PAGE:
The capital’s new cultural geography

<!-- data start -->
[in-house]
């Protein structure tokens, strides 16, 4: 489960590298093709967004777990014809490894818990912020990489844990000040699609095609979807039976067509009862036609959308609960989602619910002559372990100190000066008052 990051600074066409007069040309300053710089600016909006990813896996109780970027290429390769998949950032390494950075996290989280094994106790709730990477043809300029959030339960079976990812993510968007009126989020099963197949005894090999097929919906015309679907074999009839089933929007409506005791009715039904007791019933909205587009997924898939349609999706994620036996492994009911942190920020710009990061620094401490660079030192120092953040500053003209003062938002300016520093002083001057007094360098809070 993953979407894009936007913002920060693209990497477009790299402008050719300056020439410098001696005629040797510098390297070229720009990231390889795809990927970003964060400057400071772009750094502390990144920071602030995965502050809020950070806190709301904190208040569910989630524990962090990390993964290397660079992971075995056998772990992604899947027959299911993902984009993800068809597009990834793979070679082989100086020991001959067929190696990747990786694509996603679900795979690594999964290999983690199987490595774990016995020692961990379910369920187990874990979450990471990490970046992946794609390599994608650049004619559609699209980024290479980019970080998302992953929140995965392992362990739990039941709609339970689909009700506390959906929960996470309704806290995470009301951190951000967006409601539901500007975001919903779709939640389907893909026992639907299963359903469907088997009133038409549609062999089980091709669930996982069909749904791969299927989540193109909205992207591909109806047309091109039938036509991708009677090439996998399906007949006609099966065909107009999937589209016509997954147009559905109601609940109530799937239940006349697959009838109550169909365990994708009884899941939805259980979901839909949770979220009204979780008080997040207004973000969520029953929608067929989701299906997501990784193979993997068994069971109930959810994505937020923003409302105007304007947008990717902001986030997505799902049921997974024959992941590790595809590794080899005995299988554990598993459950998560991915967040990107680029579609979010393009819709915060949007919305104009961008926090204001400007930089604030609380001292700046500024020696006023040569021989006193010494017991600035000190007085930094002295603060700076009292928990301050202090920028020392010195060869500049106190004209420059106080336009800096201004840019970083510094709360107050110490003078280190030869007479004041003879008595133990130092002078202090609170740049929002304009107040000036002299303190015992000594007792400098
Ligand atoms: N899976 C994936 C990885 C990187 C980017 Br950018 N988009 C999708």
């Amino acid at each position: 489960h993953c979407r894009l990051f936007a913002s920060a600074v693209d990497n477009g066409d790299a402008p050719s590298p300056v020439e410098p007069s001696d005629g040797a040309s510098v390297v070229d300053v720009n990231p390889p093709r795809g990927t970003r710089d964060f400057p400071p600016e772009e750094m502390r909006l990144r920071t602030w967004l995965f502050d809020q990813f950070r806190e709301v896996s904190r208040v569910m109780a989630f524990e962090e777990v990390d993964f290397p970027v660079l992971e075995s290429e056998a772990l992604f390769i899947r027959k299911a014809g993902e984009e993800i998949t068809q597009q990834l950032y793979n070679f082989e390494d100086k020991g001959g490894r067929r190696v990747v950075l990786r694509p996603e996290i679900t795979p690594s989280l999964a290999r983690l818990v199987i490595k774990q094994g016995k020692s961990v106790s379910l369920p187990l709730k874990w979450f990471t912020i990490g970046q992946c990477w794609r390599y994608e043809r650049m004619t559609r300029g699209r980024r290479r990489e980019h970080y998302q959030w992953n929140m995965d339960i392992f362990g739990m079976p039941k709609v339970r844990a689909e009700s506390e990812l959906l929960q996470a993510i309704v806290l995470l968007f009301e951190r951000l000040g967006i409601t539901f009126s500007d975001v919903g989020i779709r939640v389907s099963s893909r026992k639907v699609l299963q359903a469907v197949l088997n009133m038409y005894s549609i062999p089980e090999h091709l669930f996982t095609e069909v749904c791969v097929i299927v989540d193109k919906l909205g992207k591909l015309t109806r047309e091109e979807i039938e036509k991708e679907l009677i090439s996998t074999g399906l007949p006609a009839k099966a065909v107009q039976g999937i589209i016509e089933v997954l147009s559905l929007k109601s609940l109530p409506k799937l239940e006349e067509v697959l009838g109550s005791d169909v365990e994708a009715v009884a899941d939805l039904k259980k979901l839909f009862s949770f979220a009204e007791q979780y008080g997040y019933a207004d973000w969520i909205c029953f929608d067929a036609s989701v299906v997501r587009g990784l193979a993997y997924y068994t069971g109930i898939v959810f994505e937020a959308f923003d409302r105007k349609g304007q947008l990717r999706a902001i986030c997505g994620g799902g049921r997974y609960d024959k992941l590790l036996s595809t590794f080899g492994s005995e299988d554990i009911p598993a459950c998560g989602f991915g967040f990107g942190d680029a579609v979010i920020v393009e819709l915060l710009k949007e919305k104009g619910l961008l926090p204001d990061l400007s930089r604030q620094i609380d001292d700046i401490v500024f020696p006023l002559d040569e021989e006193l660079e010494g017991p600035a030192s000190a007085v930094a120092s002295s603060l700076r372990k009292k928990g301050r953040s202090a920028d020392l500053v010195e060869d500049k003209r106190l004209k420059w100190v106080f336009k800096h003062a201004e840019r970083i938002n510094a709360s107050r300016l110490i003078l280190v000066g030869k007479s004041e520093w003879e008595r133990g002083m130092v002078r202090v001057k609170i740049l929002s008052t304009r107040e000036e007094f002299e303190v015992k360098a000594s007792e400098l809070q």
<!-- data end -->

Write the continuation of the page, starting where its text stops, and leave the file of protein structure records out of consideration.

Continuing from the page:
When you are stuck in an office, working from morning till evening – as most Athenians do – you don’t really notice the changing rhythms of the city. Worse still, that image doesn’t come to you so much from personal experience (everyday comings and goings and brief weekend escapes), as from television. One recent day I happened to be walking past the badminton courts at Goudi, among the eucalyptus and pine trees. On the way I met two young women going for a walk and it struck me how that would have been unthinkable just a decade ago. With lenient checks at the entrance and national servicemen doing chores in the blazing heat, the site destined to be a metropolitan park is currently in a transitional phase. It is neither what it once was (an enclosed, strictly patrolled complex of army and police buildings) nor what it will become. More than the light, athletic gait of the two women in track suits, it was the deserted badminton facility that indicated what it will become. Goudi is the first cultural site one encounters outside the center of Athens, but far from the last. Long before we discovered what badminton was, Pireos Street had developed its own dynamic with Athens Municipality’s Technopolis, the new Benaki Museum, Bios and now with two buildings that Giorgos Loukos is using for the purposes of the rejuvenated Athens festival: Irene Papas’s School in the old Sanitas factory and the new amphitheater in the former Tsaousoglou factory at 260 Pireos, which seats 500 and is next door to the Athens School of Fine Arts.

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